The Cleveland Browns played the defending NFC Champs Los Angeles Rams close all night and eventually lost 20-13 in the nationally televised Sunday Night Football game. There were some good plays, some of the same ole same ole, and many bad plays in a game that could have been tied and determined the winner in overtime.
Defensive tackles Larry Ogunjobi and Sheldon Richardson - The interior of the defensive front did its job all night long as the Rams were never able to develop a running game. Running back Todd Gurley had a mere 43 yards rushing, but could not run up the middle. These two men were especially stout in the second half and combined for seven tackles.
Running back Nick Chubb - While Chubb did not display spectacular numbers, he was consistent and had several big rips for timely first downs. He rushed 23 times for 96 yards and added four pass receptions for 35 yards. Would be nice to see him more involved in the passing game rather than just short dump passes, but the offensive line must give Mayfield more time.
Cornerback T.J. Carrie - Playing in the nickel and dime packages, Carrie had a good game in the second half and was only thrown his way twice. On his interception in the third quarter, he jumped Rams’ wide receiver Brandin Cooks route and basically stole the pass with a spectacular diving snag just off the ground. With 6:40 left in the game and the Rams driving, his timely tip of a Jared Goff pass on third down stalled another excellent Los Angeles drive and forced a field goal instead.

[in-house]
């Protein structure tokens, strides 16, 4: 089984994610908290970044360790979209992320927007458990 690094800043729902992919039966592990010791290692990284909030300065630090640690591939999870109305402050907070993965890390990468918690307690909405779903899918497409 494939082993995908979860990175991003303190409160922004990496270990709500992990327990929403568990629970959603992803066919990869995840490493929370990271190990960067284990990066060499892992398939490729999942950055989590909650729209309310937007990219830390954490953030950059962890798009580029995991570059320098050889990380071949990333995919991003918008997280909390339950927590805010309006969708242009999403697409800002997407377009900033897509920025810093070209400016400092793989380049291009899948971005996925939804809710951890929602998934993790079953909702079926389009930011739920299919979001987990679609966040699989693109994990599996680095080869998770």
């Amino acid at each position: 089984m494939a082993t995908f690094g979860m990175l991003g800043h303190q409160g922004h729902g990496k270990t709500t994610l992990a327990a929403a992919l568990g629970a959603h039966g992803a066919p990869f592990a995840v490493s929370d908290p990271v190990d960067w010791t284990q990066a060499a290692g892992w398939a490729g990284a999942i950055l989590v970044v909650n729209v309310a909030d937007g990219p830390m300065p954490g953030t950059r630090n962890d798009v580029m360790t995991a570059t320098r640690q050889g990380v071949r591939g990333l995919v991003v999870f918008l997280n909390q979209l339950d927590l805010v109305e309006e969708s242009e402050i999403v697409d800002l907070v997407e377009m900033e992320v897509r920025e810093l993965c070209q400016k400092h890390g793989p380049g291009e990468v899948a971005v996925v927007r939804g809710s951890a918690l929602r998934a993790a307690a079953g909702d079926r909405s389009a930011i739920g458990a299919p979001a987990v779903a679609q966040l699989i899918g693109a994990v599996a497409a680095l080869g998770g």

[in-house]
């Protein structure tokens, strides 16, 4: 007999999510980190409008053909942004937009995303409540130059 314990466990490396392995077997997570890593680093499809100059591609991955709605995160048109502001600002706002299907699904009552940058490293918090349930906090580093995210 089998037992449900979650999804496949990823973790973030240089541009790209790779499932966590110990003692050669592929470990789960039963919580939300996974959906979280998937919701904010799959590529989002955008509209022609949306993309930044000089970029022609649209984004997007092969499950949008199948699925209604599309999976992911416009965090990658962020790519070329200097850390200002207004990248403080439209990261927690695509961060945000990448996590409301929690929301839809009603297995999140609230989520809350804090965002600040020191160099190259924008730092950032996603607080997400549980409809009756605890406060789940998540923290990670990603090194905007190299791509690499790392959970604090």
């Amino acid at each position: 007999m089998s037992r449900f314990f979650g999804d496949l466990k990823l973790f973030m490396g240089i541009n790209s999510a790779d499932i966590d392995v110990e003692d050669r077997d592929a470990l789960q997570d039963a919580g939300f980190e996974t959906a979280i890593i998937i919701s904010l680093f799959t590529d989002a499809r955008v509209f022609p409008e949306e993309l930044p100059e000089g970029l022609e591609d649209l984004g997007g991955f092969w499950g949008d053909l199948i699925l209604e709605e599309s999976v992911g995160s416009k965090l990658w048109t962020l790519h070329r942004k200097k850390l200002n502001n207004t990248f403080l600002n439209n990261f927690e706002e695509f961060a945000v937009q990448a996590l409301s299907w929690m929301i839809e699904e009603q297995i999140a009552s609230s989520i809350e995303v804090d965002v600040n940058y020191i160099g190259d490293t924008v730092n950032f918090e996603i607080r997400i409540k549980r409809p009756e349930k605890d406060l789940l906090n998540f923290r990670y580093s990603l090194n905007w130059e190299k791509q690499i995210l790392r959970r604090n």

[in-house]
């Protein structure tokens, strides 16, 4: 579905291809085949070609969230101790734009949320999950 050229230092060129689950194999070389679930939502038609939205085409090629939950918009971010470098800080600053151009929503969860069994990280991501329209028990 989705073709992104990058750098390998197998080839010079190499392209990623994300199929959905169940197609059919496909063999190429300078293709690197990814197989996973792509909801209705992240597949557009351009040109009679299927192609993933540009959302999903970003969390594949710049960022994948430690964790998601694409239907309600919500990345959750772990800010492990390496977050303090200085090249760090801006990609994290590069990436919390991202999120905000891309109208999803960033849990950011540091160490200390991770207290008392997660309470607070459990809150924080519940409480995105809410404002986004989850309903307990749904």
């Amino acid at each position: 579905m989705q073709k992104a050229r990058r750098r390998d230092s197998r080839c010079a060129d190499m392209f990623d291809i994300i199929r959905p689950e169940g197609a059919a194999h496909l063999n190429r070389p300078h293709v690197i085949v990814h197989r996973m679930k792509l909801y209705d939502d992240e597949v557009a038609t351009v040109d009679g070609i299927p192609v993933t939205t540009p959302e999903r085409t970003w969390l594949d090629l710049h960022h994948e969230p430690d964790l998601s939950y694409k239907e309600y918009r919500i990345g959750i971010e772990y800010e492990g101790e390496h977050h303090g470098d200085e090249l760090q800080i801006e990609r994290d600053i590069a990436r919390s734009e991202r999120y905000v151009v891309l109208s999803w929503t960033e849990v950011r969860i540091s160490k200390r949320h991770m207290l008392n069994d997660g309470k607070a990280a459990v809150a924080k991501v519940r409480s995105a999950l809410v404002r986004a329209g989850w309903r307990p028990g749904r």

Quarterback Baker Mayfield - The Browns quarterback did not have spectacular numbers going 18-36 for 195 yards, but he kept the offense on the field more times than expected. When he wasn’t running for his life, he was accurate and hit wide receiver Jarvis Landry on several key receptions. He was sacked three times, but that number could just as easily been doubled if not for his scrambling abilities and knowing when to throw the ball out-of-bounds and live another down.